Todd Spivak
These hogs weren't harmed in the story -- just fattened up for the rodeo.

Notes from Hog Heaven

Todd Spivak may be back from horsing around for his hog story, but his heart's still in rural Texas.

It was my first time on a horse.

We rode for eight hours, till five in the morning. Needless to say, it wasn't pretty. A digital camera stuffed into my shirt pocket, a spiral notebook tucked into the ass of my jeans, I spent the first couple hours trying to snap pix and scribble notes while juggling reins and a flashlight, getting smacked in the face with thorny tree branches and trying like hell not to fall off or rupture myself.

After a while, I gave up my reporting duties and just tried to enjoy the ride.

And I did.

See, I grew up in Pittsburgh. Been traveling this country since I flew the coop at 17, and every place I've lived was just as I imagined it as a kid filled with wanderlust.

New York City: blinking lights, stinking rivers, impossibly beautiful women. Vermont: brilliant foliage, bucolic pastures, sheep and cows. Chicago: seedy dive bars, stunning architecture, a large, moody lake.

And then there's Houston. It's easy to forget this city of highways, strip malls and cookie-cutter development is really in Texas. It ain't the Texas I imagined, anyway.

Even trips to Austin, Beaumont, Galveston and San Antonio have fallen short of my expectations. That is, until I sat atop that horse, under a night sky that stretched on forever, trailing behind men armed with long knives fixin' to kill themselves a wild hog.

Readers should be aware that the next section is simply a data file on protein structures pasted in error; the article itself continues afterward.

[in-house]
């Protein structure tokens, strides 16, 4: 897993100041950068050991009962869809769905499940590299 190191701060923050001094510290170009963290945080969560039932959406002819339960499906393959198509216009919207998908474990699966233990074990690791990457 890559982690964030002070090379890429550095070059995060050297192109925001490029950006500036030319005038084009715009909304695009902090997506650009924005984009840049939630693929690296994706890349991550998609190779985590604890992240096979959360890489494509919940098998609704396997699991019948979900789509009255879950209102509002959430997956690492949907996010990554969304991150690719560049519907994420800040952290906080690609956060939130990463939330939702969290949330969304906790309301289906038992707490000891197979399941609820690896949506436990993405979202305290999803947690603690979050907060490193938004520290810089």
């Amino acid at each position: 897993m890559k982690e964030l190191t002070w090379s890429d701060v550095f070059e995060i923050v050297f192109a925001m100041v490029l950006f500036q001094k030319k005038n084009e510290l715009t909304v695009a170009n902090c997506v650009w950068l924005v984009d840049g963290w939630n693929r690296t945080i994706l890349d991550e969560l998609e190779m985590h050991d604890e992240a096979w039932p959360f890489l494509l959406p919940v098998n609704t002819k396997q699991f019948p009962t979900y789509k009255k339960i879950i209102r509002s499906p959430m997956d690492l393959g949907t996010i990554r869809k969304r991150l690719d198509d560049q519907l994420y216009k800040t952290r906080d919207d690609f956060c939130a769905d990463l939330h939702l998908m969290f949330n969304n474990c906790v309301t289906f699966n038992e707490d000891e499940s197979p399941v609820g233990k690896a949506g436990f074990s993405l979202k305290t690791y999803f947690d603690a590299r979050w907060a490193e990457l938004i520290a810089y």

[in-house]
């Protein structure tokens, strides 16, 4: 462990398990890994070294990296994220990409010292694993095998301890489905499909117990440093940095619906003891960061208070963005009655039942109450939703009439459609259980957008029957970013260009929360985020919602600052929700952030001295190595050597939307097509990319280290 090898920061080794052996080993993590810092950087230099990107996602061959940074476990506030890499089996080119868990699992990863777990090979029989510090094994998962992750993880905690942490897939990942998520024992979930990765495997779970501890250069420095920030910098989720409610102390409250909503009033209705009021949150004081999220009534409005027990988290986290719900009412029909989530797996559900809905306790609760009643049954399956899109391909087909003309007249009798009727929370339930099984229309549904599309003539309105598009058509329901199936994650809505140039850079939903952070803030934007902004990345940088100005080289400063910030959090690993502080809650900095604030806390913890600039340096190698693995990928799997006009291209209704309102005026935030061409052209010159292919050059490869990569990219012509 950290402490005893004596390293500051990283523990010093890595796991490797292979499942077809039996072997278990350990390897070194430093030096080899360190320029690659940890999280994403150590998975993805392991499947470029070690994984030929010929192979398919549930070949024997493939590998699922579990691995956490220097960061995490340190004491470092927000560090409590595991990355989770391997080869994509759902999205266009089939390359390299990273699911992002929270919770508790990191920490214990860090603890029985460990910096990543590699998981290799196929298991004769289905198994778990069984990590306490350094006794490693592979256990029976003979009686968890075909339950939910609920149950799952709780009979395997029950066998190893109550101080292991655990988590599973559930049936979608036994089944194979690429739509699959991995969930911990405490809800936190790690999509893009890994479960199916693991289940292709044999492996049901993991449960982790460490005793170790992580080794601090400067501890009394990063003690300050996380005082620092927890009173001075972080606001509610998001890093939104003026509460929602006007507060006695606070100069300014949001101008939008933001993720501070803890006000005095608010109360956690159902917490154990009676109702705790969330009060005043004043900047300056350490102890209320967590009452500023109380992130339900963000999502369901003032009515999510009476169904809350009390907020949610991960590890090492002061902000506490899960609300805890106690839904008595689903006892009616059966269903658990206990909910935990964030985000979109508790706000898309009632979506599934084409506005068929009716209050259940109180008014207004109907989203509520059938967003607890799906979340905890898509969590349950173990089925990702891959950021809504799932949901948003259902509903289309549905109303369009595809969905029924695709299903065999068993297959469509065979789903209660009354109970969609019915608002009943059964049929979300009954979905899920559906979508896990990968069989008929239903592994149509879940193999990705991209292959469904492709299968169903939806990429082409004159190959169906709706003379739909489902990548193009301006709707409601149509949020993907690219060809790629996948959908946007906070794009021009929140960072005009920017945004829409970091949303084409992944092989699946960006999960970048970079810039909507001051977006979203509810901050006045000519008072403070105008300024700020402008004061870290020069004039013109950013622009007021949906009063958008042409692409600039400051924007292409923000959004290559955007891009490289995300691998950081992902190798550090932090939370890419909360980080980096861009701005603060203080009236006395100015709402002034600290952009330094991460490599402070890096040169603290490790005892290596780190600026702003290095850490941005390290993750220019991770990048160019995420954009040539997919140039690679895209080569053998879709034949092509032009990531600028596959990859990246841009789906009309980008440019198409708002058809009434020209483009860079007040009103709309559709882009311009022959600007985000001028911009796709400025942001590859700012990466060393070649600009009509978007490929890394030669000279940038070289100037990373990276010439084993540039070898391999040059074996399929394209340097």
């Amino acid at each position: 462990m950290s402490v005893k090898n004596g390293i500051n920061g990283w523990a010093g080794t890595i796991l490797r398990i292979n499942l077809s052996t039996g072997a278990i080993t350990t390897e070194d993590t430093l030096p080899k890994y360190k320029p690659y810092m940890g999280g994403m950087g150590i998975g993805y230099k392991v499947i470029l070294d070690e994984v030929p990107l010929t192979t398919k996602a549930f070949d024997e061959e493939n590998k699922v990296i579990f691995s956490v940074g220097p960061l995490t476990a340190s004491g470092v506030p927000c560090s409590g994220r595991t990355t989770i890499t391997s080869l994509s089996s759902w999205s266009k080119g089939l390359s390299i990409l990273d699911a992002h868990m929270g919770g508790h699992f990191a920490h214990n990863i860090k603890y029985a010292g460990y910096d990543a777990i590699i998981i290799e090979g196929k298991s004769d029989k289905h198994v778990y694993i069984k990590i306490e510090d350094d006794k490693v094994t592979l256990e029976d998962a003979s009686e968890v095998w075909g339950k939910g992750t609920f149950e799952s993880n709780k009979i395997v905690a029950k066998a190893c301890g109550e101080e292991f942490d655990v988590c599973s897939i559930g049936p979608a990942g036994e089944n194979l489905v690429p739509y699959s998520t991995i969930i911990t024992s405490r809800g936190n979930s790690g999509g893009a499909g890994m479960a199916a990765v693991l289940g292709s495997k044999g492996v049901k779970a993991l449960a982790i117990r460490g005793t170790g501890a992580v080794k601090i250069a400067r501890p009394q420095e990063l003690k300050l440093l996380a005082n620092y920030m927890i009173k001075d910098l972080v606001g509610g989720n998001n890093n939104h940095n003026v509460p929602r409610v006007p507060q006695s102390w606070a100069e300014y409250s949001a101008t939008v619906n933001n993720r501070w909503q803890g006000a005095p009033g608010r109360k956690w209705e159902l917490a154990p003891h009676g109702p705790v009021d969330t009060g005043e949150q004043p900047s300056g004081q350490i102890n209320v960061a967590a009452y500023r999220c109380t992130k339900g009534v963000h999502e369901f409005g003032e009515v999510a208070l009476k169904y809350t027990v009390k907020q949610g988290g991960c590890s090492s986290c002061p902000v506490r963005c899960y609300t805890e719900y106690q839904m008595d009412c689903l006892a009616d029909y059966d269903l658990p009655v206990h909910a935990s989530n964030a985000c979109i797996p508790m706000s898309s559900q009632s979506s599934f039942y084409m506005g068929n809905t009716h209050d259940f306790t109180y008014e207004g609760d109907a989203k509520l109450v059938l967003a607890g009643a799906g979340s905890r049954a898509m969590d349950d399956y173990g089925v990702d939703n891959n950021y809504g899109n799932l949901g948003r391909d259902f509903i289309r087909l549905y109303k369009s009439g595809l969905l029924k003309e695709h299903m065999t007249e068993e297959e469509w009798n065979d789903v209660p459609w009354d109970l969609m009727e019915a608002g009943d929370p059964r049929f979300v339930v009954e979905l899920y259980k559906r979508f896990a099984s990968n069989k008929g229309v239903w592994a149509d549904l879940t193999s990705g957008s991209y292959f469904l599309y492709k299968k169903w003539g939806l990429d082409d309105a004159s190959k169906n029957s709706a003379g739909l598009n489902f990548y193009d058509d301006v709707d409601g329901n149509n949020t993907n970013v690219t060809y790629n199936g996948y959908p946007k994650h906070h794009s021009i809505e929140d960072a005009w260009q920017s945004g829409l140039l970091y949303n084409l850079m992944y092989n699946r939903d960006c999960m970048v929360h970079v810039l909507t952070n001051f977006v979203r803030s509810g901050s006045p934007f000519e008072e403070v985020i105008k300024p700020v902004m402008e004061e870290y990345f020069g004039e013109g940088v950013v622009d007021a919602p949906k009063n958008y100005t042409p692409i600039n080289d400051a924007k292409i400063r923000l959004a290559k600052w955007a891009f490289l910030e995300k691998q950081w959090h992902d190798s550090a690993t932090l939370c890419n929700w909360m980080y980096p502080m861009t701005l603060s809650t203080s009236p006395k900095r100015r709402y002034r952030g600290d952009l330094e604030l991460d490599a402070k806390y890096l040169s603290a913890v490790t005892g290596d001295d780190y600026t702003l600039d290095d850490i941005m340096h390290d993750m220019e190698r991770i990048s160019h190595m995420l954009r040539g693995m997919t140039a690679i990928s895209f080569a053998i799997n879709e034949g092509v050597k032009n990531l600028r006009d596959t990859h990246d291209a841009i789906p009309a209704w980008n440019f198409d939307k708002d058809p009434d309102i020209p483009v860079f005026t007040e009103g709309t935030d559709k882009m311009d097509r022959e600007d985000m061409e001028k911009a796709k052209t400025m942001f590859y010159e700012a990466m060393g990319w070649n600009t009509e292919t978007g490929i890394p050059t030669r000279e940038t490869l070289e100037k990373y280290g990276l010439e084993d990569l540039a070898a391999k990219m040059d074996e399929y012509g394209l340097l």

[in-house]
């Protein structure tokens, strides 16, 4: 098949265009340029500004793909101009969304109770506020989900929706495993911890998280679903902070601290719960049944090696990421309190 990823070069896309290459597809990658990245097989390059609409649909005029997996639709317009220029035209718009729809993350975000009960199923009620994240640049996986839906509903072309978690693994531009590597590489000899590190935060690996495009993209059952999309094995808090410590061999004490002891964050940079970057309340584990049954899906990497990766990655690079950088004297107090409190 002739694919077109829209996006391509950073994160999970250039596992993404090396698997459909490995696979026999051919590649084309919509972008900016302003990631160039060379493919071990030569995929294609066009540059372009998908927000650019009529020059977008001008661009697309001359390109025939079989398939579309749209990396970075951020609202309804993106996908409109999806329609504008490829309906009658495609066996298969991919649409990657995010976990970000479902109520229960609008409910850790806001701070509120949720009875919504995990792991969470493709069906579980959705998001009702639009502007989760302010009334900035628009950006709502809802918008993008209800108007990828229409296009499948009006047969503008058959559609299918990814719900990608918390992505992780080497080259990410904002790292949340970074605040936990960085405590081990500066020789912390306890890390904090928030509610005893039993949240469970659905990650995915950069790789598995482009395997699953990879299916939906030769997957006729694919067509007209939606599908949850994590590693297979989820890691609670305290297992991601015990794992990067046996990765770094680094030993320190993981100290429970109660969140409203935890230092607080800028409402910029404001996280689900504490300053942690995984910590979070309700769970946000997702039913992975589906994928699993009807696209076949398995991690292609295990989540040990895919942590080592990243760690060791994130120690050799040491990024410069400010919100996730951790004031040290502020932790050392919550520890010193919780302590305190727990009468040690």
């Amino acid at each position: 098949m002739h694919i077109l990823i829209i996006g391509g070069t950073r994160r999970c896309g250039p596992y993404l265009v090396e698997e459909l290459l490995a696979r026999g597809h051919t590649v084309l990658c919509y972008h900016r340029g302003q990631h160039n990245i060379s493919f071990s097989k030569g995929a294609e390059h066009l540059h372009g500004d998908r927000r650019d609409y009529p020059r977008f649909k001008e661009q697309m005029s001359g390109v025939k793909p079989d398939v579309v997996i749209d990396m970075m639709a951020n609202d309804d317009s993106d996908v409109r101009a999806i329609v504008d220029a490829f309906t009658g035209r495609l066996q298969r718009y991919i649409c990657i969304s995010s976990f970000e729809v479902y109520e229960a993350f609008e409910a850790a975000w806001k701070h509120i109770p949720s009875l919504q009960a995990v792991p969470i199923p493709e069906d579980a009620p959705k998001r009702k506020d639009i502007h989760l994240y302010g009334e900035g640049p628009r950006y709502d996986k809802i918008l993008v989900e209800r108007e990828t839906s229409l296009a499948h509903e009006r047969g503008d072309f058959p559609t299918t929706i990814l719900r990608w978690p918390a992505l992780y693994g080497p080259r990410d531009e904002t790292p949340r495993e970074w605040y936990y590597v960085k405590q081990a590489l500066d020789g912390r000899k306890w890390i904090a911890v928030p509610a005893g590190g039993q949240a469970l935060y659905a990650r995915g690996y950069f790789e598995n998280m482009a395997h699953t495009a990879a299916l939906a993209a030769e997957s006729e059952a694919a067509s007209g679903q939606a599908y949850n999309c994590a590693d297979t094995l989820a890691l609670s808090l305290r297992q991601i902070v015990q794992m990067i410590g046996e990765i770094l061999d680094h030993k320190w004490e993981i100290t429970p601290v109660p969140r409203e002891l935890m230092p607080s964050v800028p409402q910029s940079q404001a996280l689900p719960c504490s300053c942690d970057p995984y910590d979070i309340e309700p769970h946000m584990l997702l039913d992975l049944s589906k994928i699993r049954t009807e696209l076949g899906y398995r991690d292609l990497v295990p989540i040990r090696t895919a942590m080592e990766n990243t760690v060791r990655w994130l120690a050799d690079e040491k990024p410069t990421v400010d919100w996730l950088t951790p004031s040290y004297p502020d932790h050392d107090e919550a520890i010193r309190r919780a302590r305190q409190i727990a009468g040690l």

A few weeks earlier I had attended my first hog-dog rodeo in East Texas. I figured the organizers wouldn't take too kindly to a reporter, so I went in undercover. Turned out, my hunch was right.

A lady caught me scribbling notes in my car. As I walked back to the pen I found myself surrounded by eight scowling men, arms crossed and resting on their giant guts. You'd think they would have spied me earlier. After all, I was the only person there not driving a pickup truck. My little Chrysler four-door has Pennsylvania plates.

They returned my $5 entrance fee and pointed me back to the country road that led to the highway.

Not to sound like an after-school special, but researching this story has been a big learning experience. Beyond riding horses, I also discovered that because of loopholes in the state's animal cruelty laws, it is perfectly legal to set a stray cat on fire or to tie a stray dog to the back of a truck and drag it for miles.

That's fucked up, right?

Of course, some folks would say wrestling a feral hog to the ground and stabbing it in the heart is no good, either.

Hell, my gal, who grew up outside Dallas, uses a magazine and an ice cream bowl to trap insects in our house and set them free. I help when she asks. Left to my own devices, I flatten 'em with the bottom of a flip-flop and scrape 'em into a trash can.

Sure, I walked a little funny for a couple days after the hog hunt. But the longer I sit in this downtown office, buses and cars whirring by, the more I long for rural Texas, where men ride horses till dawn and gut hogs along the way.

That's the Texas I love. The one I imagined as a boy. -- Todd Spivak

We use cookies to collect and analyze information on site performance and usage, and to enhance and customize content and advertisements. By clicking 'X' or continuing to use the site, you agree to allow cookies to be placed. To find out more, visit our cookies policy and our privacy policy.


All-access pass to the top stories, events and offers around town.

  • Top Stories


All-access pass to top stories, events and offers around town.

Sign Up >

No Thanks!

Remind Me Later >